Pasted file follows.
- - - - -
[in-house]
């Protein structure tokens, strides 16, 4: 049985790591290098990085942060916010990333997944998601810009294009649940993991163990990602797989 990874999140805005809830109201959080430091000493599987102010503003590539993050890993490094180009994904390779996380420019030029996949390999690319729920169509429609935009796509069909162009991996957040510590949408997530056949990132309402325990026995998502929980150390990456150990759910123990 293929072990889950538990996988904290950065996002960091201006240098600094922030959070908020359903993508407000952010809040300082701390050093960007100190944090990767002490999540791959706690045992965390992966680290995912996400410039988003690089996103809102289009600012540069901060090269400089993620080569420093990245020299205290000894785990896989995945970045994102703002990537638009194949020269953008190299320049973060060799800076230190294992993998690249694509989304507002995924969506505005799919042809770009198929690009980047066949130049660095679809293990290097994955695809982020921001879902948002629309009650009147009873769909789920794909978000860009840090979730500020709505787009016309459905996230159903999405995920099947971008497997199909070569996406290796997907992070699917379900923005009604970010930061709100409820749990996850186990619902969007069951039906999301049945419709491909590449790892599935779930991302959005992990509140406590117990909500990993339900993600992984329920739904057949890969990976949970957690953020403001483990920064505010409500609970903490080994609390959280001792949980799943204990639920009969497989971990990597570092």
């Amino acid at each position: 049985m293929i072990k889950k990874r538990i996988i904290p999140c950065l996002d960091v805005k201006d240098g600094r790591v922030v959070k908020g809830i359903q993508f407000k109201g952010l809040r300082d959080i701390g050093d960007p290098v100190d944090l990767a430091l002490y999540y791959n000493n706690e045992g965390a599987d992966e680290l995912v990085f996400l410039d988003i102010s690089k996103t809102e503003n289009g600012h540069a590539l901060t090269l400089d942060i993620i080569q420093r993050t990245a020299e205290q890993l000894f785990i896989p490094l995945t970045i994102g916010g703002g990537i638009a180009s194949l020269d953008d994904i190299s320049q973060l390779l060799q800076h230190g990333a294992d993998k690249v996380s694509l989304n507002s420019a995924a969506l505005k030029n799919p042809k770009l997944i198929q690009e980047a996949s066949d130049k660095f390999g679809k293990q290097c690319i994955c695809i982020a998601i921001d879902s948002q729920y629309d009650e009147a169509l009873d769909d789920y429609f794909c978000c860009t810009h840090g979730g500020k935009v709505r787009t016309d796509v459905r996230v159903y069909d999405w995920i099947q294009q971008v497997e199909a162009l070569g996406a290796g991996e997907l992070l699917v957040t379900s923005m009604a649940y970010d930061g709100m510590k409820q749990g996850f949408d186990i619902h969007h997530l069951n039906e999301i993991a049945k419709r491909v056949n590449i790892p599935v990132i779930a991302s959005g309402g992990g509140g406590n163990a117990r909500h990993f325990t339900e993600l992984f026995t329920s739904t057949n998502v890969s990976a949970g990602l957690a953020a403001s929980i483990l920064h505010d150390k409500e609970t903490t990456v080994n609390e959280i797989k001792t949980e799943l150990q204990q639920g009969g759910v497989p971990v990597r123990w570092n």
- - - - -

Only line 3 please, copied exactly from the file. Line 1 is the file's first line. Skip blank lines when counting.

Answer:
């Amino acid at each position: 049985m293929i072990k889950k990874r538990i996988i904290p999140c950065l996002d960091v805005k201006d240098g600094r790591v922030v959070k908020g809830i359903q993508f407000k109201g952010l809040r300082d959080i701390g050093d960007p290098v100190d944090l990767a430091l002490y999540y791959n000493n706690e045992g965390a599987d992966e680290l995912v990085f996400l410039d988003i102010s690089k996103t809102e503003n289009g600012h540069a590539l901060t090269l400089d942060i993620i080569q420093r993050t990245a020299e205290q890993l000894f785990i896989p490094l995945t970045i994102g916010g703002g990537i638009a180009s194949l020269d953008d994904i190299s320049q973060l390779l060799q800076h230190g990333a294992d993998k690249v996380s694509l989304n507002s420019a995924a969506l505005k030029n799919p042809k770009l997944i198929q690009e980047a996949s066949d130049k660095f390999g679809k293990q290097c690319i994955c695809i982020a998601i921001d879902s948002q729920y629309d009650e009147a169509l009873d769909d789920y429609f794909c978000c860009t810009h840090g979730g500020k935009v709505r787009t016309d796509v459905r996230v159903y069909d999405w995920i099947q294009q971008v497997e199909a162009l070569g996406a290796g991996e997907l992070l699917v957040t379900s923005m009604a649940y970010d930061g709100m510590k409820q749990g996850f949408d186990i619902h969007h997530l069951n039906e999301i993991a049945k419709r491909v056949n590449i790892p599935v990132i779930a991302s959005g309402g992990g509140g406590n163990a117990r909500h990993f325990t339900e993600l992984f026995t329920s739904t057949n998502v890969s990976a949970g990602l957690a953020a403001s929980i483990l920064h505010d150390k409500e609970t903490t990456v080994n609390e959280i797989k001792t949980e799943l150990q204990q639920g009969g759910v497989p971990v990597r123990w570092n």